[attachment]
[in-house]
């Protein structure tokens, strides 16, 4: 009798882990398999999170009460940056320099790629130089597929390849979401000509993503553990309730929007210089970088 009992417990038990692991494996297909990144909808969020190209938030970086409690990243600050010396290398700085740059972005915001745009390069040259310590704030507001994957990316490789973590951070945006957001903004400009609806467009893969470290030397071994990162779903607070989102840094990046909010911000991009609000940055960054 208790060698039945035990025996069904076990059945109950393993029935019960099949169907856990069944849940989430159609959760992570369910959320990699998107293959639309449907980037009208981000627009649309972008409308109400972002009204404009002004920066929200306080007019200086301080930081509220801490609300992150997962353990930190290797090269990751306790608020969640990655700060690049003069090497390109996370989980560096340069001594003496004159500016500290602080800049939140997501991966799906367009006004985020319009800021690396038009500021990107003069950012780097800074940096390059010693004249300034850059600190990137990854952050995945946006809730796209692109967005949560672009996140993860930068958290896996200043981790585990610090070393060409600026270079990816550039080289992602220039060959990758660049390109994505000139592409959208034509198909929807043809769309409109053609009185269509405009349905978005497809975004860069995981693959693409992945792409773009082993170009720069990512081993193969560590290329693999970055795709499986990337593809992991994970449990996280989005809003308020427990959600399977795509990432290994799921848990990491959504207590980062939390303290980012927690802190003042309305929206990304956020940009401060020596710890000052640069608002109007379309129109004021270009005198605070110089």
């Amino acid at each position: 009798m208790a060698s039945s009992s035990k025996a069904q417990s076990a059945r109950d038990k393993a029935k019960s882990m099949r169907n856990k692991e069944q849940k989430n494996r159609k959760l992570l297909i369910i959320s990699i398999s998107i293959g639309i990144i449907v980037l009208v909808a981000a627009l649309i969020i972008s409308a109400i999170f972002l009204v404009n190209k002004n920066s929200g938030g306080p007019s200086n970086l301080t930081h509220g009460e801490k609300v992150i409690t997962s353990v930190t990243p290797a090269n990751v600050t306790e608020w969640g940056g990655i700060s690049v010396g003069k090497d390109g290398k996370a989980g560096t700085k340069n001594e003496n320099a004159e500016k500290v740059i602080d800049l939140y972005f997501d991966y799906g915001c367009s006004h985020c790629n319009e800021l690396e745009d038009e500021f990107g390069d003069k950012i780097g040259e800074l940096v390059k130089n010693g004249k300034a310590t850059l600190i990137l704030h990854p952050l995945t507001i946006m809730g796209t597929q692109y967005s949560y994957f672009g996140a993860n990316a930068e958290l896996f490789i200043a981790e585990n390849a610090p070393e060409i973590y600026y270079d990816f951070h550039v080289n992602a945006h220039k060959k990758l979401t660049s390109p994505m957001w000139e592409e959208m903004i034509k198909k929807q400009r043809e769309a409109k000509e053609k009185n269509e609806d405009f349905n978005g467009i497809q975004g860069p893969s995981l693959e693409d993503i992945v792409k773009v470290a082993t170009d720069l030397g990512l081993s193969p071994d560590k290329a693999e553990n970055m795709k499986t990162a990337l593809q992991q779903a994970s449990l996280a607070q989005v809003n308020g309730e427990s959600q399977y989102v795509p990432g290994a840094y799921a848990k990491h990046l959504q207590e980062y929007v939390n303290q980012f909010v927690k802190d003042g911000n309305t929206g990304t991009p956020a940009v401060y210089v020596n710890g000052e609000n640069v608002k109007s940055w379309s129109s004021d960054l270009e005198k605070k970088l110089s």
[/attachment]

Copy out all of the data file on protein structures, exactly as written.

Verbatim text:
[in-house]
């Protein structure tokens, strides 16, 4: 009798882990398999999170009460940056320099790629130089597929390849979401000509993503553990309730929007210089970088 009992417990038990692991494996297909990144909808969020190209938030970086409690990243600050010396290398700085740059972005915001745009390069040259310590704030507001994957990316490789973590951070945006957001903004400009609806467009893969470290030397071994990162779903607070989102840094990046909010911000991009609000940055960054 208790060698039945035990025996069904076990059945109950393993029935019960099949169907856990069944849940989430159609959760992570369910959320990699998107293959639309449907980037009208981000627009649309972008409308109400972002009204404009002004920066929200306080007019200086301080930081509220801490609300992150997962353990930190290797090269990751306790608020969640990655700060690049003069090497390109996370989980560096340069001594003496004159500016500290602080800049939140997501991966799906367009006004985020319009800021690396038009500021990107003069950012780097800074940096390059010693004249300034850059600190990137990854952050995945946006809730796209692109967005949560672009996140993860930068958290896996200043981790585990610090070393060409600026270079990816550039080289992602220039060959990758660049390109994505000139592409959208034509198909929807043809769309409109053609009185269509405009349905978005497809975004860069995981693959693409992945792409773009082993170009720069990512081993193969560590290329693999970055795709499986990337593809992991994970449990996280989005809003308020427990959600399977795509990432290994799921848990990491959504207590980062939390303290980012927690802190003042309305929206990304956020940009401060020596710890000052640069608002109007379309129109004021270009005198605070110089």
């Amino acid at each position: 009798m208790a060698s039945s009992s035990k025996a069904q417990s076990a059945r109950d038990k393993a029935k019960s882990m099949r169907n856990k692991e069944q849940k989430n494996r159609k959760l992570l297909i369910i959320s990699i398999s998107i293959g639309i990144i449907v980037l009208v909808a981000a627009l649309i969020i972008s409308a109400i999170f972002l009204v404009n190209k002004n920066s929200g938030g306080p007019s200086n970086l301080t930081h509220g009460e801490k609300v992150i409690t997962s353990v930190t990243p290797a090269n990751v600050t306790e608020w969640g940056g990655i700060s690049v010396g003069k090497d390109g290398k996370a989980g560096t700085k340069n001594e003496n320099a004159e500016k500290v740059i602080d800049l939140y972005f997501d991966y799906g915001c367009s006004h985020c790629n319009e800021l690396e745009d038009e500021f990107g390069d003069k950012i780097g040259e800074l940096v390059k130089n010693g004249k300034a310590t850059l600190i990137l704030h990854p952050l995945t507001i946006m809730g796209t597929q692109y967005s949560y994957f672009g996140a993860n990316a930068e958290l896996f490789i200043a981790e585990n390849a610090p070393e060409i973590y600026y270079d990816f951070h550039v080289n992602a945006h220039k060959k990758l979401t660049s390109p994505m957001w000139e592409e959208m903004i034509k198909k929807q400009r043809e769309a409109k000509e053609k009185n269509e609806d405009f349905n978005g467009i497809q975004g860069p893969s995981l693959e693409d993503i992945v792409k773009v470290a082993t170009d720069l030397g990512l081993s193969p071994d560590k290329a693999e553990n970055m795709k499986t990162a990337l593809q992991q779903a994970s449990l996280a607070q989005v809003n308020g309730e427990s959600q399977y989102v795509p990432g290994a840094y799921a848990k990491h990046l959504q207590e980062y929007v939390n303290q980012f909010v927690k802190d003042g911000n309305t929206g990304t991009p956020a940009v401060y210089v020596n710890g000052e609000n640069v608002k109007s940055w379309s129109s004021d960054l270009e005198k605070k970088l110089s």